And on the south-east corner, there’s a huge, beautiful pine tree, with giant pine cones. It smelled incredible under there, and I picked some of the cones up for Matt, leaving my hands coated in sticky, scented pine resin for the rest of the walk.
The other thing was seeing familiar patterns from different angles – like the side of the western bridge against the Redcliffe Dr Who flats.
We crossed on the south side, and headed east along York Road, with the river on our left. I don’t know who it is who feeds the birds, then leaves their bread bags tied to each side of the river, but it drives me crazy! Why do this? (the same person has been doing this for over 10 years, if not 15)
Our next stop was the set of steps just to the east of Bedminster Bridge. It’s definitely a functional space, to give access to one of the storm-water outflows, and the steps are somewhere I look out for whenever I pass on the other side.
We hopped the fence and went down them, and at the bottom, the peeling mud still had footprints I’d left in it at the end of June, when I stood here on my way back from a daytrip to Cheltenham (mine are the prints with wavy patterns)
The Avon silt does this a lot – it gets left by the river in a thick, gloopy coating that then separates and pulls away from itself into flakes, that if it gets hot, will curve up and the edges and peel away. I’m surprised my footprints lasted so long, but the summer spring tides are lower than the rest of the year, and with no rain to boost the water levels, this part hadn’t been covered since June. I always want to come here for one of the very highest tides, and see how many of the steps are underwater.
I like this spot for the views: looking west, across the river, and then east.
Looking back up the steps, and then down them again, from York Road:
It’s an arterial road, with lots of traffic, with long terraces on one side, of buildings from different times, and the wild riverbank undergrowth on the other. I am pleased with this shot:
We stopped by the wild fig, to rub the leaves between our fingers to release that gorgeous smell – so it was pine on one hand, and fig on the other, now.
Of course we stopped at the Banana Bridge, which might be my favourite of all the Bristol bridges. I have fond memories of this bridge, and learning to take film photos, and getting so excited by the colours and the shapes. I haven’t cross processed film for years and years (filters made that look ubiquitous, and I think the great colours distract from bad composition) but these pictures from 2005 are some of the ones that made me fall in love with film:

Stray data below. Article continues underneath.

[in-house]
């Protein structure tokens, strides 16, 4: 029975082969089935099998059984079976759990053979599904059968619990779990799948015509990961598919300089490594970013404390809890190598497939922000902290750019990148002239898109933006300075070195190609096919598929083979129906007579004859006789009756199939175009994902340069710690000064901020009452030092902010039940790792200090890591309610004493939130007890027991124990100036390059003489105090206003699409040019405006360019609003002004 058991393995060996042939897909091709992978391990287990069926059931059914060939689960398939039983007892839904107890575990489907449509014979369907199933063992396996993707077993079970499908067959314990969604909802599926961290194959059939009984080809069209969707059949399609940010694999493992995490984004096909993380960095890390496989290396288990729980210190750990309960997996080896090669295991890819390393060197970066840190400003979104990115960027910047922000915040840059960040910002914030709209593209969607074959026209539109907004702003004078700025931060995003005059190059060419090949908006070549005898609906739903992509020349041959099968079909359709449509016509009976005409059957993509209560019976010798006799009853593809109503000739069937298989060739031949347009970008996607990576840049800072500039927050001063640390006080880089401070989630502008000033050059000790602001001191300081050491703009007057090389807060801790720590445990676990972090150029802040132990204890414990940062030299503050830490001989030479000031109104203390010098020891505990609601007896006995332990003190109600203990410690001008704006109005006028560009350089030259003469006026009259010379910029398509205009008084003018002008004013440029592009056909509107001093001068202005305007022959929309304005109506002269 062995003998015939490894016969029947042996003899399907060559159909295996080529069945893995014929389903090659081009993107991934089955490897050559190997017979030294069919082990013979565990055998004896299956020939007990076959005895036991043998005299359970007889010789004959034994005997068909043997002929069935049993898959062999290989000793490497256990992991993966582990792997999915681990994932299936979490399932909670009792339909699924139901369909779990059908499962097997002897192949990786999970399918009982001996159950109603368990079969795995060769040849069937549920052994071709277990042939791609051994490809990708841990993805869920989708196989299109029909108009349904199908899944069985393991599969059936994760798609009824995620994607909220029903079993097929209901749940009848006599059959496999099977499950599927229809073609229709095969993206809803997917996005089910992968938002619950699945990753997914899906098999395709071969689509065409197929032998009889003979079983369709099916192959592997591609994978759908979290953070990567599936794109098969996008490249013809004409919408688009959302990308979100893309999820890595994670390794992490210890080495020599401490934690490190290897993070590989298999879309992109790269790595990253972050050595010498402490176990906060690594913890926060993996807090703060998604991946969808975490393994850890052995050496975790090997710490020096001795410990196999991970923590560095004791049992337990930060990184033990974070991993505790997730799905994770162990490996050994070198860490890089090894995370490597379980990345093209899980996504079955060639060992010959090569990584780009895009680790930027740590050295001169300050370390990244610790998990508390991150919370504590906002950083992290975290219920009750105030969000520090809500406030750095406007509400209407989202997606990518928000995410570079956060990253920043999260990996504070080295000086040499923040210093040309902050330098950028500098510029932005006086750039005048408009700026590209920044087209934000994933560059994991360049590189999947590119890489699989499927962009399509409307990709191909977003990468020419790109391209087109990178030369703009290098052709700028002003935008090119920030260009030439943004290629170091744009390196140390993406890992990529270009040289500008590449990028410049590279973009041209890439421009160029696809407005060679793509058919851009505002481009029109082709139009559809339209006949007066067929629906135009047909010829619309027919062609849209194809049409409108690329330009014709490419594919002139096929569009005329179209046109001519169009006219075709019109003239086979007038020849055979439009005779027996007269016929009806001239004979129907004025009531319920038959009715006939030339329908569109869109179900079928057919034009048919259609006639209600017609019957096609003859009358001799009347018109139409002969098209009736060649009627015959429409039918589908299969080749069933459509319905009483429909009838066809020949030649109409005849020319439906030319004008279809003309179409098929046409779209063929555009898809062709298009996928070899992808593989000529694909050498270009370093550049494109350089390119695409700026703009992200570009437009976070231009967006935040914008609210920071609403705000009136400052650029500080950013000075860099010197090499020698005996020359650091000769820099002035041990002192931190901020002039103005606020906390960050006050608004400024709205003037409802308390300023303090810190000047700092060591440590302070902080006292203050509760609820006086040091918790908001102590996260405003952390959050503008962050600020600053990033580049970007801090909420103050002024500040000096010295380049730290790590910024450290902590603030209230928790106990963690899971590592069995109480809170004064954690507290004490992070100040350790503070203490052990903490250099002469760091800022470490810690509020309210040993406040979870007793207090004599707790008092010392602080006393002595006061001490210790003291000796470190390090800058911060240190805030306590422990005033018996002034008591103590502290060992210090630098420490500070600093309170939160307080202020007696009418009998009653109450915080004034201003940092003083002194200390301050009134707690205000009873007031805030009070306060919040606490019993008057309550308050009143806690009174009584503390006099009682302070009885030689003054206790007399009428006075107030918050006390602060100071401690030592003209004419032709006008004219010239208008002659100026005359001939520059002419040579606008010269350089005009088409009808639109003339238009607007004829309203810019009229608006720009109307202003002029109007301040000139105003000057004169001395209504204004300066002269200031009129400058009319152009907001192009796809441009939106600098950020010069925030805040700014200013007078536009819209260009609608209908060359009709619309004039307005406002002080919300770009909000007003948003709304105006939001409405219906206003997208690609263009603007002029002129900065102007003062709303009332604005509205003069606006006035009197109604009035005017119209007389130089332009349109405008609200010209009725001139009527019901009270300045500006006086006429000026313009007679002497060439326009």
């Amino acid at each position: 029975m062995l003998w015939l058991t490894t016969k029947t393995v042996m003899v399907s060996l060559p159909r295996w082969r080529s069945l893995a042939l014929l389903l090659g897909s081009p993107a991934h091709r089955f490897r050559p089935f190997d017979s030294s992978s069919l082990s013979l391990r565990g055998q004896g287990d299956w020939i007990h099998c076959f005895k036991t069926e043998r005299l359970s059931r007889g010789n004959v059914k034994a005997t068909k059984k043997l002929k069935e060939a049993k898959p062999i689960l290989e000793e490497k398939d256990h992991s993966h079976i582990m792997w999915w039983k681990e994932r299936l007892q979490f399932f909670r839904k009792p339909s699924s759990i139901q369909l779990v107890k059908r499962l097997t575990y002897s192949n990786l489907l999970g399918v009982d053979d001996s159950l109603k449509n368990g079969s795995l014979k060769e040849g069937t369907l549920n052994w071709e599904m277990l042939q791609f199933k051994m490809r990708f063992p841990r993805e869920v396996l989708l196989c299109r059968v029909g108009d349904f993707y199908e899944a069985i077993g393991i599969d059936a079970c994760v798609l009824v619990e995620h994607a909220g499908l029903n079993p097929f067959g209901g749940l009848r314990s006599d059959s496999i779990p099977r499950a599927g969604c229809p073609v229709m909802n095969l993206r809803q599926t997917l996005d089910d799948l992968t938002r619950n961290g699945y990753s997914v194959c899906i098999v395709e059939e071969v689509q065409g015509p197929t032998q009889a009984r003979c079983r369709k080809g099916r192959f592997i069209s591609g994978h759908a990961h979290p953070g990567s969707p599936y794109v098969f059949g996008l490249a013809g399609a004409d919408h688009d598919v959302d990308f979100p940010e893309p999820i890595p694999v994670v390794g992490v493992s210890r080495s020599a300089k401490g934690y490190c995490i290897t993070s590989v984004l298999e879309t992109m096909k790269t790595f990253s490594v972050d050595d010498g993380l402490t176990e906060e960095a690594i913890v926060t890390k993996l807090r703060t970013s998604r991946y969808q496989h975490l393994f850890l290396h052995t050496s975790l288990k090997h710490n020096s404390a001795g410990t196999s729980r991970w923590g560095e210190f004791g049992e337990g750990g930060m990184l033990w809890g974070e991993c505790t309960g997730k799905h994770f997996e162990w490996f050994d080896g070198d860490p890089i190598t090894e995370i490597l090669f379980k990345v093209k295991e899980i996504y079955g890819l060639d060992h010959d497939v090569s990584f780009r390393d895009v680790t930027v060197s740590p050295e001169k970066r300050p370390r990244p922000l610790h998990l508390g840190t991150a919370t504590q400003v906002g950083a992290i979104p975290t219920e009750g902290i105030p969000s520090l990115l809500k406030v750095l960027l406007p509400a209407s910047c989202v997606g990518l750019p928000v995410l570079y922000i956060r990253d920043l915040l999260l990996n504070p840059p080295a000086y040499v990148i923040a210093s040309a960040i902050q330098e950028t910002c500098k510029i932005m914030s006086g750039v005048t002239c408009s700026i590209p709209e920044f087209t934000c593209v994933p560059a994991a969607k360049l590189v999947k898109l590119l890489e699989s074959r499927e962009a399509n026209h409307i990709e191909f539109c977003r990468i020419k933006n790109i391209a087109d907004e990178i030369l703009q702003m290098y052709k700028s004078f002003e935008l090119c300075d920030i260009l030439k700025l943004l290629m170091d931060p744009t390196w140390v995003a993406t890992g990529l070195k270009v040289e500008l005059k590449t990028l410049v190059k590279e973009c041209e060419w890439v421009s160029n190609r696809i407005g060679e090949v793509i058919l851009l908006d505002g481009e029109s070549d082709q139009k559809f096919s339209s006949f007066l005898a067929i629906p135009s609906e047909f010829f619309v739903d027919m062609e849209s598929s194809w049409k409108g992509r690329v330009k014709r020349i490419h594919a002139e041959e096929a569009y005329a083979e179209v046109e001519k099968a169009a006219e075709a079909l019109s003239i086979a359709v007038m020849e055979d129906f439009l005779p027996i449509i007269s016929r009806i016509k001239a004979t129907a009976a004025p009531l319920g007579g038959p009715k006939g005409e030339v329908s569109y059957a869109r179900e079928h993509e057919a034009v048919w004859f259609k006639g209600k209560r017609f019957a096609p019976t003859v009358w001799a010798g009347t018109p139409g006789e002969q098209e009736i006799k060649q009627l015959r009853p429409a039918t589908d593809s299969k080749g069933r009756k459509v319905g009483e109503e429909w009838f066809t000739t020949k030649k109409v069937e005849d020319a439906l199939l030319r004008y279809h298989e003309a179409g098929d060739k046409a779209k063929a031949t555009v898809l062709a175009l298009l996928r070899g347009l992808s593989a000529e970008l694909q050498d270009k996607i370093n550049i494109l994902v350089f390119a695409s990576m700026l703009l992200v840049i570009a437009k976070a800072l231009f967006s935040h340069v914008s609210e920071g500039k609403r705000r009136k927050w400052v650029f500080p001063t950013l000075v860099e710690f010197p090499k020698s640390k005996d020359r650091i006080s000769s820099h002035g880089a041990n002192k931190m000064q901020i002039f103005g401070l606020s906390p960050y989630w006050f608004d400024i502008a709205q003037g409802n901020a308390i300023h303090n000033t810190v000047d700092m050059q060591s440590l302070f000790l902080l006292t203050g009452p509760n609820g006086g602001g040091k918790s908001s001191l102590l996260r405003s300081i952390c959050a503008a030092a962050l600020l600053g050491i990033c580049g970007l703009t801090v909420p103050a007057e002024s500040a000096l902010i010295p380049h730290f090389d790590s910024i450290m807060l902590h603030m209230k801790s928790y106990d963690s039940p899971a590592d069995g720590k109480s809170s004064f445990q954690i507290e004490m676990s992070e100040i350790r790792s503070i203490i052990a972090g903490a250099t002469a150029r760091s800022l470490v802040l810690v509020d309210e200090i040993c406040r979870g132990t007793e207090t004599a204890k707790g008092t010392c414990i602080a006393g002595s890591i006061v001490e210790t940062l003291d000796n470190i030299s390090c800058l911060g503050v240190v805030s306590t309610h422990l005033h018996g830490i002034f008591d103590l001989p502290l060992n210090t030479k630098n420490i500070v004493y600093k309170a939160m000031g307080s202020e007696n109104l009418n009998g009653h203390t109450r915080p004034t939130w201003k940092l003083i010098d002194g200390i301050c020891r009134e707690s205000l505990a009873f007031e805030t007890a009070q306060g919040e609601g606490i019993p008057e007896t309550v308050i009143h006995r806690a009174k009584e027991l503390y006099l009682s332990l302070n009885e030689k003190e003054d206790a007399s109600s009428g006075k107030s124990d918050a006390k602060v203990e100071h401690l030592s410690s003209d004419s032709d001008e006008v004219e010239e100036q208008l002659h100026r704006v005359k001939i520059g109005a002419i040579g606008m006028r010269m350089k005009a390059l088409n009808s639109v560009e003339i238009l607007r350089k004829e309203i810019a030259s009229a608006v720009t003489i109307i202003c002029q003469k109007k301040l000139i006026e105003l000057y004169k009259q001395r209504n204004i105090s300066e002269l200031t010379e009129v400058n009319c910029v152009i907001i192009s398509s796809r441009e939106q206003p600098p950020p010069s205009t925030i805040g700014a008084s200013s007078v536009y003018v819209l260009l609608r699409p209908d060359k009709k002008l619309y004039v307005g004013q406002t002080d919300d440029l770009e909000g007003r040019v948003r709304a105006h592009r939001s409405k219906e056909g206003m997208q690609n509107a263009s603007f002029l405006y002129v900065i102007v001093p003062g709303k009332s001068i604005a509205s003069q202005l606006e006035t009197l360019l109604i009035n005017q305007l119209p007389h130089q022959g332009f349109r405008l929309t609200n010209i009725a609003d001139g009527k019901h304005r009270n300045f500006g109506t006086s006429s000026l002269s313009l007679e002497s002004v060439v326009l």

and who I was in 2007, playing with overpriced lomography cameras that typically broke after 5 films…
These days my style is much more low key!
The thing that was incredible that day was watching the sky change. It was still the middle of the heatwave, but all these thick grey clouds were massing over us. Matt’s digital camera shows it better than my film:
My Olympus XA2 shot at the same time:
But my film shot of just the clouds above us looks satisfyingly dramatic:
We stood on the bridge and watched the river fight itself, with the tide going out against the waves pushed by the wind in the opposite direction.
Looking down at things thrown from the bridge, and east to the direction we were heading
After the bridge, the buildings get more industrial and business like, and lower. We crossed the road, looking at the edge of Temple Meads as we crossed the river again next to it, but I couldn’t get photos with the XA2 lens.
One of the things I really liked about the ferry trip, but couldn’t get a photo of, was the old-school Intercity logo painted on the Bristol Temple Meads platform across the river. I’m still not happy with this, but it’s close
We walked past the final former entrance to the Harbour, but I was running out of film fast. We could hear the thump of music from the outdoor party at the Motion skatepark/club, as it reverberated in some really interesting ways off the buildings and the water. I loved the graffiti opposite the Feeder basin against the cloudy light.
With the Motion music on one side, there was more coming down the Feeder, with what was very definitely a party boat…
We walked through Temple Quay, empty as usual in the weekend. I was out of film, and almost out of phone battery. We went into the horrible Starbucks for coffee, as the clouds opened, so wonderful to see after the heatwave. It was only a cloudburst, and it was over as we walked back through the (endless) roadworks by the station, and down the little alley, where this happened – such a great photo from Matt!
We walked back along the north side of the river, and said goodbye to Matt on the roundabout. It was raining again as we walked through Bedminster, and even though I was in all the wrong clothes, it felt beautiful, after so long without it. A lovely way to end a superb walk.